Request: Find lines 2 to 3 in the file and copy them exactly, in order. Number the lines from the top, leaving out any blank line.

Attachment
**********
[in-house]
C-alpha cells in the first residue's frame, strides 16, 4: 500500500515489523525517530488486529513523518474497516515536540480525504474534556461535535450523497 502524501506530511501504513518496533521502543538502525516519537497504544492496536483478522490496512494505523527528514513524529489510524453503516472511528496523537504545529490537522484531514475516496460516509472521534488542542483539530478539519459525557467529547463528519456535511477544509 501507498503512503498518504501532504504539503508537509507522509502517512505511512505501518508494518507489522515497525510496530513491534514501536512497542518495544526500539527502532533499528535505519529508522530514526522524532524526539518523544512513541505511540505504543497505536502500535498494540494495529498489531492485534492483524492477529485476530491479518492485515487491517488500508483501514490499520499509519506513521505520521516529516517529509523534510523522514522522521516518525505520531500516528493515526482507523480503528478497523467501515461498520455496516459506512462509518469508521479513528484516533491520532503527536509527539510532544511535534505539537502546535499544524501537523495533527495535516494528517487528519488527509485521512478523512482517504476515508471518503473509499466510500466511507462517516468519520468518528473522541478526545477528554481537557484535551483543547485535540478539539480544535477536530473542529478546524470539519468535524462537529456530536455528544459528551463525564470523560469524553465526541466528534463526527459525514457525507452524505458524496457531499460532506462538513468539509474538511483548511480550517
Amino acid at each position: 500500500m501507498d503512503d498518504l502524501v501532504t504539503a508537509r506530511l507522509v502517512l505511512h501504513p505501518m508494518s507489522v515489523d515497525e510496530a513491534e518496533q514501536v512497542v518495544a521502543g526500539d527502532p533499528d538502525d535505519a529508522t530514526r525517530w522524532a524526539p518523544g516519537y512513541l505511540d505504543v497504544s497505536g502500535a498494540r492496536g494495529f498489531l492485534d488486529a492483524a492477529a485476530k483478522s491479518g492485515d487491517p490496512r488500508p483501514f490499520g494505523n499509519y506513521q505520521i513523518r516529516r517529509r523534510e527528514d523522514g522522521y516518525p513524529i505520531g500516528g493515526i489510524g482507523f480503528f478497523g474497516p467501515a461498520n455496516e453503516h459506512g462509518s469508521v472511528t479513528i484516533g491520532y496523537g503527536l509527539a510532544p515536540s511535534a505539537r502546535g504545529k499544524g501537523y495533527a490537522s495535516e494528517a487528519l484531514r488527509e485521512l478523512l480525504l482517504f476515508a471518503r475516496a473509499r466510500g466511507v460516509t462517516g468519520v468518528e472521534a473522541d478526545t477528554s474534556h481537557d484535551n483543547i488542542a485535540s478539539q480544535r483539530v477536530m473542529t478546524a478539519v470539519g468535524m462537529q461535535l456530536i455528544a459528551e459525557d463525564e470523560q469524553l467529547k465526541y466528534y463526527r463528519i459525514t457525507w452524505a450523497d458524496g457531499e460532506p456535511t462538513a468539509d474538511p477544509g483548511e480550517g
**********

C-alpha cells in the first residue's frame, strides 16, 4: 500500500515489523525517530488486529513523518474497516515536540480525504474534556461535535450523497 502524501506530511501504513518496533521502543538502525516519537497504544492496536483478522490496512494505523527528514513524529489510524453503516472511528496523537504545529490537522484531514475516496460516509472521534488542542483539530478539519459525557467529547463528519456535511477544509 501507498503512503498518504501532504504539503508537509507522509502517512505511512505501518508494518507489522515497525510496530513491534514501536512497542518495544526500539527502532533499528535505519529508522530514526522524532524526539518523544512513541505511540505504543497505536502500535498494540494495529498489531492485534492483524492477529485476530491479518492485515487491517488500508483501514490499520499509519506513521505520521516529516517529509523534510523522514522522521516518525505520531500516528493515526482507523480503528478497523467501515461498520455496516459506512462509518469508521479513528484516533491520532503527536509527539510532544511535534505539537502546535499544524501537523495533527495535516494528517487528519488527509485521512478523512482517504476515508471518503473509499466510500466511507462517516468519520468518528473522541478526545477528554481537557484535551483543547485535540478539539480544535477536530473542529478546524470539519468535524462537529456530536455528544459528551463525564470523560469524553465526541466528534463526527459525514457525507452524505458524496457531499460532506462538513468539509474538511483548511480550517
Amino acid at each position: 500500500m501507498d503512503d498518504l502524501v501532504t504539503a508537509r506530511l507522509v502517512l505511512h501504513p505501518m508494518s507489522v515489523d515497525e510496530a513491534e518496533q514501536v512497542v518495544a521502543g526500539d527502532p533499528d538502525d535505519a529508522t530514526r525517530w522524532a524526539p518523544g516519537y512513541l505511540d505504543v497504544s497505536g502500535a498494540r492496536g494495529f498489531l492485534d488486529a492483524a492477529a485476530k483478522s491479518g492485515d487491517p490496512r488500508p483501514f490499520g494505523n499509519y506513521q505520521i513523518r516529516r517529509r523534510e527528514d523522514g522522521y516518525p513524529i505520531g500516528g493515526i489510524g482507523f480503528f478497523g474497516p467501515a461498520n455496516e453503516h459506512g462509518s469508521v472511528t479513528i484516533g491520532y496523537g503527536l509527539a510532544p515536540s511535534a505539537r502546535g504545529k499544524g501537523y495533527a490537522s495535516e494528517a487528519l484531514r488527509e485521512l478523512l480525504l482517504f476515508a471518503r475516496a473509499r466510500g466511507v460516509t462517516g468519520v468518528e472521534a473522541d478526545t477528554s474534556h481537557d484535551n483543547i488542542a485535540s478539539q480544535r483539530v477536530m473542529t478546524a478539519v470539519g468535524m462537529q461535535l456530536i455528544a459528551e459525557d463525564e470523560q469524553l467529547k465526541y466528534y463526527r463528519i459525514t457525507w452524505a450523497d458524496g457531499e460532506p456535511t462538513a468539509d474538511p477544509g483548511e480550517g